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Mac Keeper 2.5 Review


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Written by Rampage Dev



After a few months of use you may notice that your Mac OS X installation is not a fast and efficient as it once was. Mac Keeper is a Application for Mac OS X that optimizes the system in 4 specific areas which are Security, Data Control, Cleaning and Optimization. Now as many users will ask how creditable are there claims? The following will answer this and more.


Testing Configuration:

Core 2 Duo

MSI G41M-P23

OS X 10.8.3 Existing Install over 1 year of age


Software Version:

MacKeeper 2.5



Installation was very simple after downloading the latest version found here and was no different then any other package installation. Within 5 minutes the install was complete and I was ready to start using the application.



Mac Keeper has a user-friendly interface that will be very easy to use and to navigate. On the left are the tools that the application provides for various tasks and each providing a brief description of what each tool does, a link to the user manual, as well as user tutorial videos that are YouTube based but play in the application. All of this information is helpful and makes the user aware what and how the tool is to be used before using it. On the right side of the application there are 24/7 Customer Support information as well as feedback reporting.




Using The Application


After looking over the interface I performed the scan. The timer was a not accurate at all and took around 5 minutes to complete the scan from start to finish.




During the scan the application used a lot of my system resources and started to bog down the system. The picture below is from Activity Monitor showing the high CPU usage during the scan.




Once the scan was complete the Cleaning Section showed an astounding about of files to be removed from my system. 3.5 GB of files shows how even a lightly used system can create a large amount of junk files.




After the fixes were applied I was asked to enter my Serial Number, which I did. Mac Keeper allows you to install and scan your system before having to purchase the application. This allows users to have a hand on experience prior.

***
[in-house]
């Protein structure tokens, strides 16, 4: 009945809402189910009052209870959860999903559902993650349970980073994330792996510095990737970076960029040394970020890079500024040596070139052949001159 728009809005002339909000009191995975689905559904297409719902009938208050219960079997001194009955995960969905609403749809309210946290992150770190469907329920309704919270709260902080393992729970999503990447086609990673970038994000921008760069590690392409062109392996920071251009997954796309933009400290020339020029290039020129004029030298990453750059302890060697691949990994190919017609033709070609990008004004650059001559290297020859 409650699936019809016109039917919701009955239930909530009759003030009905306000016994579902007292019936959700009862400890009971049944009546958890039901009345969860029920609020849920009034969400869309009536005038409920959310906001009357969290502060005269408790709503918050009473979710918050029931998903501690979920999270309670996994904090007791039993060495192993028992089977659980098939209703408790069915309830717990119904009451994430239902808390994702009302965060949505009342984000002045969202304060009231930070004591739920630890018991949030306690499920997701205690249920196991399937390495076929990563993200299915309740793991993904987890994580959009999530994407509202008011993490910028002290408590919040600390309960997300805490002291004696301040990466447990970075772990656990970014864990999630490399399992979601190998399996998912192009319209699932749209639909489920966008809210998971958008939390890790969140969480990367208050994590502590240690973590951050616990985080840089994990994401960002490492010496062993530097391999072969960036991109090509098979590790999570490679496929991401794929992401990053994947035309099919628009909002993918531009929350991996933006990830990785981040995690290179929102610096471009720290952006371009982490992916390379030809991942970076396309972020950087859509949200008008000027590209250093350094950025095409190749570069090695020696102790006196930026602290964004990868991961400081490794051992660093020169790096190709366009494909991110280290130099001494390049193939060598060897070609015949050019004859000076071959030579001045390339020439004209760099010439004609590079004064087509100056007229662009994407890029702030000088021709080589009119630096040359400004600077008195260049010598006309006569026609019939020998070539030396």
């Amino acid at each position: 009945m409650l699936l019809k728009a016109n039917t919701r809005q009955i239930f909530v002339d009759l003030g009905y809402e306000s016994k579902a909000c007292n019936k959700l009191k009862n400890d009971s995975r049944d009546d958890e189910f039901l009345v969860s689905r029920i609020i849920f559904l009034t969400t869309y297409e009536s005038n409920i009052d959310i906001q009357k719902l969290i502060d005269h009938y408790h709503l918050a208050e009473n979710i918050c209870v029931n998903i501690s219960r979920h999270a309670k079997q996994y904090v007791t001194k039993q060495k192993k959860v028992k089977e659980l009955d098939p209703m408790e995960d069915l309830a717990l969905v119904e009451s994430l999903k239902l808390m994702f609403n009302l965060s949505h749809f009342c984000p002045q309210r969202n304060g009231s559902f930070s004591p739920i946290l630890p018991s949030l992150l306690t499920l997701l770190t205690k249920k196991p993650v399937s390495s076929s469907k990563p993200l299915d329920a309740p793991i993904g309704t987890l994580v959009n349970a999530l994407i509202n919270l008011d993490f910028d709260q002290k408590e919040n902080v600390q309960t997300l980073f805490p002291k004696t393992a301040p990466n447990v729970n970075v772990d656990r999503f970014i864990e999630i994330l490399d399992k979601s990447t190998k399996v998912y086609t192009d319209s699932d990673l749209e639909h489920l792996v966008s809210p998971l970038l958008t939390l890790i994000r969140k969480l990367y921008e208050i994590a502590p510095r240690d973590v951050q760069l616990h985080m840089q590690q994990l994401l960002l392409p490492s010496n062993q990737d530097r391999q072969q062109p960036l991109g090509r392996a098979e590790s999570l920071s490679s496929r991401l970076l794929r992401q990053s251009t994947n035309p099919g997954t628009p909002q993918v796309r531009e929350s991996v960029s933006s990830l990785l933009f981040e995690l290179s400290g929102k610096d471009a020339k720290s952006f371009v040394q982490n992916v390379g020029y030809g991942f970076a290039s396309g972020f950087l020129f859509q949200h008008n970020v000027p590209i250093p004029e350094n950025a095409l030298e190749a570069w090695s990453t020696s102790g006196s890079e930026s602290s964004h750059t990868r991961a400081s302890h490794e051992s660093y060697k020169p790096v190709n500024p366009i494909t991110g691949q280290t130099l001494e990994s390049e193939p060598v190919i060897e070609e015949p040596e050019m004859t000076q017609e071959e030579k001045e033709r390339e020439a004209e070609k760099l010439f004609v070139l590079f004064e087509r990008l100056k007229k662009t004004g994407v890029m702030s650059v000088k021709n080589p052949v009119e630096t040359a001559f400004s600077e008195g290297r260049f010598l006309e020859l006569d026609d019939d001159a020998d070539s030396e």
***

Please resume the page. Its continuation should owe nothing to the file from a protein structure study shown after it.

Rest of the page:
After activating the software Mac Keeper completed in fixing the issues that it had found and I began using the system. First thing I noticed was how fast finder was working and how launching applications was faster as well. CS6 launch time was dramatically improved seeing a 50% faster load time. Overall Mac Keeper was proving to live up to my expectations and creditable in regards to there claims.


I then continued using the software once a day to see if the system performance gains could be retained. By the end of the week it was clear that the gains were still there and that Mac Keeper was doing exactly what the claims were.



Over all Mac Keeper is a solid optimization tool, which was easy to use and smooth in the implementation of the application. Mac Keeper did live up to my expectations. However the system files it removes could be done manually so if you were looking at this application just for that then I would not recommend Mac Keeper. For users who want a worry free quick solution to optimization of their Mac OS X installation then this is exactly the software you need.


Download Mac Keeper


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I have seen a number of negative reviews of Mac Keeper, e.g. https://discussions....m/docs/DOC-3691 but it may be unfair http://www.cultofmac...-really-a-scam/ but see http://lureofmac.com...anmymac-review/.........


What is the truth.....?


I have always used OnyX because I started using it on my PPC Macs long before the Apple switchover to Intel and it is donationware (freeware)......

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@ theconnactic


Yes I used OnyX v2.6.8 on my 10.8.3 OS only yesterday........likewise, the OS X Lion and Snow Leopard versions.......:)

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@ theconnactic


I do not use it daily, only when i sense that the desktop / browser performance is 'slower' than usual and/or otherwise about once a month.....see here......:)

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No, I am no longer using it. Was just for testing.


You can do a lot of what it does manually so thats what I do. For users who do not want to do it manually and want to have a way of doing what it does with little effort then it is for you.

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  • 2 weeks later...

@verdant The truth is that piece of software is aggressively marketed disguised malware. I have used it and all those negative reviews are right: it's a money-making "virus".


The truth is that insanelymac got paid to post this "review". I'll never visit this place again.

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@Innova InsanelyMac did not get paid, the reviewer, Rampage Dev, also did not get paid: I will admit we were approached by them and asked if we'd be interested to do a review and were very organised about it, i.e. had software link and free activation codes. I done my research and could see the mixed reviews, I offered it to Rampage Dev who done his review and didn't find anything malware about it, so please, if it is malware then show us your evidence and reference your sources.

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MacKeeper is quite willing to "pay" for reviews: